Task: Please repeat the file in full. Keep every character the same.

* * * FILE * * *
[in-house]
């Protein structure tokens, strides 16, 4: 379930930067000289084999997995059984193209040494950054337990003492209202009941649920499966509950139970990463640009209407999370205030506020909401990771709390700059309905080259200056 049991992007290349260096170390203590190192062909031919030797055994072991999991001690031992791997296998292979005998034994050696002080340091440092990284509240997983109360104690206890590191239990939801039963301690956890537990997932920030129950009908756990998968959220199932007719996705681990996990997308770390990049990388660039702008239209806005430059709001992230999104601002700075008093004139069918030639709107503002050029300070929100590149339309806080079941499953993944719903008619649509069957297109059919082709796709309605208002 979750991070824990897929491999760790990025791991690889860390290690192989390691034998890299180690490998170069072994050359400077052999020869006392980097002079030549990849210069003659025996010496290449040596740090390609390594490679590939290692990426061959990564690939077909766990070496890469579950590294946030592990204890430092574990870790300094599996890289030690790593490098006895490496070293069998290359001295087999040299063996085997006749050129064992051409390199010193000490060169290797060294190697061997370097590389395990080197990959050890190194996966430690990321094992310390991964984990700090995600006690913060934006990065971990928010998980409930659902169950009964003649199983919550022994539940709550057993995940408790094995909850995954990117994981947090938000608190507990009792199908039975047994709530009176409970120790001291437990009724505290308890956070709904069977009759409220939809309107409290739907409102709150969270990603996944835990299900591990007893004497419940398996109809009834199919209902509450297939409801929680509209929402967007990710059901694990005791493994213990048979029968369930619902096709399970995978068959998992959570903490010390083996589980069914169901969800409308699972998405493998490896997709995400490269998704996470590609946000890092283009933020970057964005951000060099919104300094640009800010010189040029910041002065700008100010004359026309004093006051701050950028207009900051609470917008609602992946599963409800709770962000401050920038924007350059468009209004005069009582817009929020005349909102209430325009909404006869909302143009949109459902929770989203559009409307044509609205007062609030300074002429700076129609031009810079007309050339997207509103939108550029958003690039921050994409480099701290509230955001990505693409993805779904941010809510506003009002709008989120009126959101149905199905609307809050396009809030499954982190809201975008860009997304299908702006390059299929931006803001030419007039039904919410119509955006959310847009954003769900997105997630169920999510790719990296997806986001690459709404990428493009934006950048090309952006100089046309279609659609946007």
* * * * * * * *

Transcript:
[in-house]
């Protein structure tokens, strides 16, 4: 379930930067000289084999997995059984193209040494950054337990003492209202009941649920499966509950139970990463640009209407999370205030506020909401990771709390700059309905080259200056 049991992007290349260096170390203590190192062909031919030797055994072991999991001690031992791997296998292979005998034994050696002080340091440092990284509240997983109360104690206890590191239990939801039963301690956890537990997932920030129950009908756990998968959220199932007719996705681990996990997308770390990049990388660039702008239209806005430059709001992230999104601002700075008093004139069918030639709107503002050029300070929100590149339309806080079941499953993944719903008619649509069957297109059919082709796709309605208002 979750991070824990897929491999760790990025791991690889860390290690192989390691034998890299180690490998170069072994050359400077052999020869006392980097002079030549990849210069003659025996010496290449040596740090390609390594490679590939290692990426061959990564690939077909766990070496890469579950590294946030592990204890430092574990870790300094599996890289030690790593490098006895490496070293069998290359001295087999040299063996085997006749050129064992051409390199010193000490060169290797060294190697061997370097590389395990080197990959050890190194996966430690990321094992310390991964984990700090995600006690913060934006990065971990928010998980409930659902169950009964003649199983919550022994539940709550057993995940408790094995909850995954990117994981947090938000608190507990009792199908039975047994709530009176409970120790001291437990009724505290308890956070709904069977009759409220939809309107409290739907409102709150969270990603996944835990299900591990007893004497419940398996109809009834199919209902509450297939409801929680509209929402967007990710059901694990005791493994213990048979029968369930619902096709399970995978068959998992959570903490010390083996589980069914169901969800409308699972998405493998490896997709995400490269998704996470590609946000890092283009933020970057964005951000060099919104300094640009800010010189040029910041002065700008100010004359026309004093006051701050950028207009900051609470917008609602992946599963409800709770962000401050920038924007350059468009209004005069009582817009929020005349909102209430325009909404006869909302143009949109459902929770989203559009409307044509609205007062609030300074002429700076129609031009810079007309050339997207509103939108550029958003690039921050994409480099701290509230955001990505693409993805779904941010809510506003009002709008989120009126959101149905199905609307809050396009809030499954982190809201975008860009997304299908702006390059299929931006803001030419007039039904919410119509955006959310847009954003769900997105997630169920999510790719990296997806986001690459709404990428493009934006950048090309952006100089046309279609659609946007």